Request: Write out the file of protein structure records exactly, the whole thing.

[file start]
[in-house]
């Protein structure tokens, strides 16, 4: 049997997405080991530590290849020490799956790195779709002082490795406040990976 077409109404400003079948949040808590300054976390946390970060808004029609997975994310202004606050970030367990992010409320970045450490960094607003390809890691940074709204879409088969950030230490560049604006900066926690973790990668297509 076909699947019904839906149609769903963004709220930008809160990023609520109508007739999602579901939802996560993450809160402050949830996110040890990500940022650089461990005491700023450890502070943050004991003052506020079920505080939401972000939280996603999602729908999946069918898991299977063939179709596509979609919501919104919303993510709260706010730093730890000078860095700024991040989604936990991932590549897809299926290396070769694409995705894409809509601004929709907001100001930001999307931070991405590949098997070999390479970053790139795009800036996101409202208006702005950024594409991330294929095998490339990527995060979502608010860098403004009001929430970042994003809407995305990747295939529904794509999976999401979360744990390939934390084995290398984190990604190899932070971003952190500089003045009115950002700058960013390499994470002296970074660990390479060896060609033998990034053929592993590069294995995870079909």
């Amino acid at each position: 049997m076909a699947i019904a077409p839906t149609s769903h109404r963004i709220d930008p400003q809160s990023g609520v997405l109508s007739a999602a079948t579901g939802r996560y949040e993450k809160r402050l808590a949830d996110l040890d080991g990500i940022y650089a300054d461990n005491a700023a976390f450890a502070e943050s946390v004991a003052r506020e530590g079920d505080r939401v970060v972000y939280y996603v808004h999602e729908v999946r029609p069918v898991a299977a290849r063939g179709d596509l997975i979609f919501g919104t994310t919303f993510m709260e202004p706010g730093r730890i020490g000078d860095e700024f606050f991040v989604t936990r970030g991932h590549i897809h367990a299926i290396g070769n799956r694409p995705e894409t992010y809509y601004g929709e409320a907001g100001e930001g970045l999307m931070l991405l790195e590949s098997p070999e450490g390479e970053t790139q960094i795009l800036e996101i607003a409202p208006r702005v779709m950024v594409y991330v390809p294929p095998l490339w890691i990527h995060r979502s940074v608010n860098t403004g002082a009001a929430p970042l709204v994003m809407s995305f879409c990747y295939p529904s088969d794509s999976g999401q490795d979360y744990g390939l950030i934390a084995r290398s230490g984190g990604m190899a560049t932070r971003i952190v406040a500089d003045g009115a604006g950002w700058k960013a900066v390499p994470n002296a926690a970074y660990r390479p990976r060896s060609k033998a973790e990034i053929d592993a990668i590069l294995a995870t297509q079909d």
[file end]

[in-house]
């Protein structure tokens, strides 16, 4: 049997997405080991530590290849020490799956790195779709002082490795406040990976 077409109404400003079948949040808590300054976390946390970060808004029609997975994310202004606050970030367990992010409320970045450490960094607003390809890691940074709204879409088969950030230490560049604006900066926690973790990668297509 076909699947019904839906149609769903963004709220930008809160990023609520109508007739999602579901939802996560993450809160402050949830996110040890990500940022650089461990005491700023450890502070943050004991003052506020079920505080939401972000939280996603999602729908999946069918898991299977063939179709596509979609919501919104919303993510709260706010730093730890000078860095700024991040989604936990991932590549897809299926290396070769694409995705894409809509601004929709907001100001930001999307931070991405590949098997070999390479970053790139795009800036996101409202208006702005950024594409991330294929095998490339990527995060979502608010860098403004009001929430970042994003809407995305990747295939529904794509999976999401979360744990390939934390084995290398984190990604190899932070971003952190500089003045009115950002700058960013390499994470002296970074660990390479060896060609033998990034053929592993590069294995995870079909």
């Amino acid at each position: 049997m076909a699947i019904a077409p839906t149609s769903h109404r963004i709220d930008p400003q809160s990023g609520v997405l109508s007739a999602a079948t579901g939802r996560y949040e993450k809160r402050l808590a949830d996110l040890d080991g990500i940022y650089a300054d461990n005491a700023a976390f450890a502070e943050s946390v004991a003052r506020e530590g079920d505080r939401v970060v972000y939280y996603v808004h999602e729908v999946r029609p069918v898991a299977a290849r063939g179709d596509l997975i979609f919501g919104t994310t919303f993510m709260e202004p706010g730093r730890i020490g000078d860095e700024f606050f991040v989604t936990r970030g991932h590549i897809h367990a299926i290396g070769n799956r694409p995705e894409t992010y809509y601004g929709e409320a907001g100001e930001g970045l999307m931070l991405l790195e590949s098997p070999e450490g390479e970053t790139q960094i795009l800036e996101i607003a409202p208006r702005v779709m950024v594409y991330v390809p294929p095998l490339w890691i990527h995060r979502s940074v608010n860098t403004g002082a009001a929430p970042l709204v994003m809407s995305f879409c990747y295939p529904s088969d794509s999976g999401q490795d979360y744990g390939l950030i934390a084995r290398s230490g984190g990604m190899a560049t932070r971003i952190v406040a500089d003045g009115a604006g950002w700058k960013a900066v390499p994470n002296a926690a970074y660990r390479p990976r060896s060609k033998a973790e990034i053929d592993a990668i590069l294995a995870t297509q079909d």